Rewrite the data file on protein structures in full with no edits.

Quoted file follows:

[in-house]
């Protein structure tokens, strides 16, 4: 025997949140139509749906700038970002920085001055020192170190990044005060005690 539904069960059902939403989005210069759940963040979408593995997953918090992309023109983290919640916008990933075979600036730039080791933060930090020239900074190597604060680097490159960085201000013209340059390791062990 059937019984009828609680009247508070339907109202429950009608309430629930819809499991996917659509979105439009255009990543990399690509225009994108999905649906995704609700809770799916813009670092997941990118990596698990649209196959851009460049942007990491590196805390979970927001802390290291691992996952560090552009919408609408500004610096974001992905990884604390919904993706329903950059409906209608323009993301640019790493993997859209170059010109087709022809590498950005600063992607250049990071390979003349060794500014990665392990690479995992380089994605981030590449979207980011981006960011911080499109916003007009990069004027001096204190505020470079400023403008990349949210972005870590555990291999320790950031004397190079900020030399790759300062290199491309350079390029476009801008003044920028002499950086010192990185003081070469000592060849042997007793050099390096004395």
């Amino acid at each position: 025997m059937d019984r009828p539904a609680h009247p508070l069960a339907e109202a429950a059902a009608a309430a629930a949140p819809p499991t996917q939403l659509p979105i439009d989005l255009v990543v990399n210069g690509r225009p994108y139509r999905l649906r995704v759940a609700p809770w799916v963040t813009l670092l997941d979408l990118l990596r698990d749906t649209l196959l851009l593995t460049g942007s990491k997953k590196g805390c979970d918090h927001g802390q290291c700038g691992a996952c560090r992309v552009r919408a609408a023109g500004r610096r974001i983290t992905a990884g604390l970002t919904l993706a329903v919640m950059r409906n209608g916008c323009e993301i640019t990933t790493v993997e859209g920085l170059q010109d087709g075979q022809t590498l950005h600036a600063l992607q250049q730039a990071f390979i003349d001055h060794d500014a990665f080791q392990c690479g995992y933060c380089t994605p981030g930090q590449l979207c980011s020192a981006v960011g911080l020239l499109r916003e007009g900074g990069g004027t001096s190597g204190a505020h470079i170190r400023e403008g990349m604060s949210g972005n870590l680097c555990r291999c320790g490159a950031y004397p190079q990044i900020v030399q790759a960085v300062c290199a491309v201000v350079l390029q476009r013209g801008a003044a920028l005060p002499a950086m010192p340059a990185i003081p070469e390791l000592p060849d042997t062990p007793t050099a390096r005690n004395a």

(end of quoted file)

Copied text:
[in-house]
């Protein structure tokens, strides 16, 4: 025997949140139509749906700038970002920085001055020192170190990044005060005690 539904069960059902939403989005210069759940963040979408593995997953918090992309023109983290919640916008990933075979600036730039080791933060930090020239900074190597604060680097490159960085201000013209340059390791062990 059937019984009828609680009247508070339907109202429950009608309430629930819809499991996917659509979105439009255009990543990399690509225009994108999905649906995704609700809770799916813009670092997941990118990596698990649209196959851009460049942007990491590196805390979970927001802390290291691992996952560090552009919408609408500004610096974001992905990884604390919904993706329903950059409906209608323009993301640019790493993997859209170059010109087709022809590498950005600063992607250049990071390979003349060794500014990665392990690479995992380089994605981030590449979207980011981006960011911080499109916003007009990069004027001096204190505020470079400023403008990349949210972005870590555990291999320790950031004397190079900020030399790759300062290199491309350079390029476009801008003044920028002499950086010192990185003081070469000592060849042997007793050099390096004395």
């Amino acid at each position: 025997m059937d019984r009828p539904a609680h009247p508070l069960a339907e109202a429950a059902a009608a309430a629930a949140p819809p499991t996917q939403l659509p979105i439009d989005l255009v990543v990399n210069g690509r225009p994108y139509r999905l649906r995704v759940a609700p809770w799916v963040t813009l670092l997941d979408l990118l990596r698990d749906t649209l196959l851009l593995t460049g942007s990491k997953k590196g805390c979970d918090h927001g802390q290291c700038g691992a996952c560090r992309v552009r919408a609408a023109g500004r610096r974001i983290t992905a990884g604390l970002t919904l993706a329903v919640m950059r409906n209608g916008c323009e993301i640019t990933t790493v993997e859209g920085l170059q010109d087709g075979q022809t590498l950005h600036a600063l992607q250049q730039a990071f390979i003349d001055h060794d500014a990665f080791q392990c690479g995992y933060c380089t994605p981030g930090q590449l979207c980011s020192a981006v960011g911080l020239l499109r916003e007009g900074g990069g004027t001096s190597g204190a505020h470079i170190r400023e403008g990349m604060s949210g972005n870590l680097c555990r291999c320790g490159a950031y004397p190079q990044i900020v030399q790759a960085v300062c290199a491309v201000v350079l390029q476009r013209g801008a003044a920028l005060p002499a950086m010192p340059a990185i003081p070469e390791l000592p060849d042997t062990p007793t050099a390096r005690n004395a």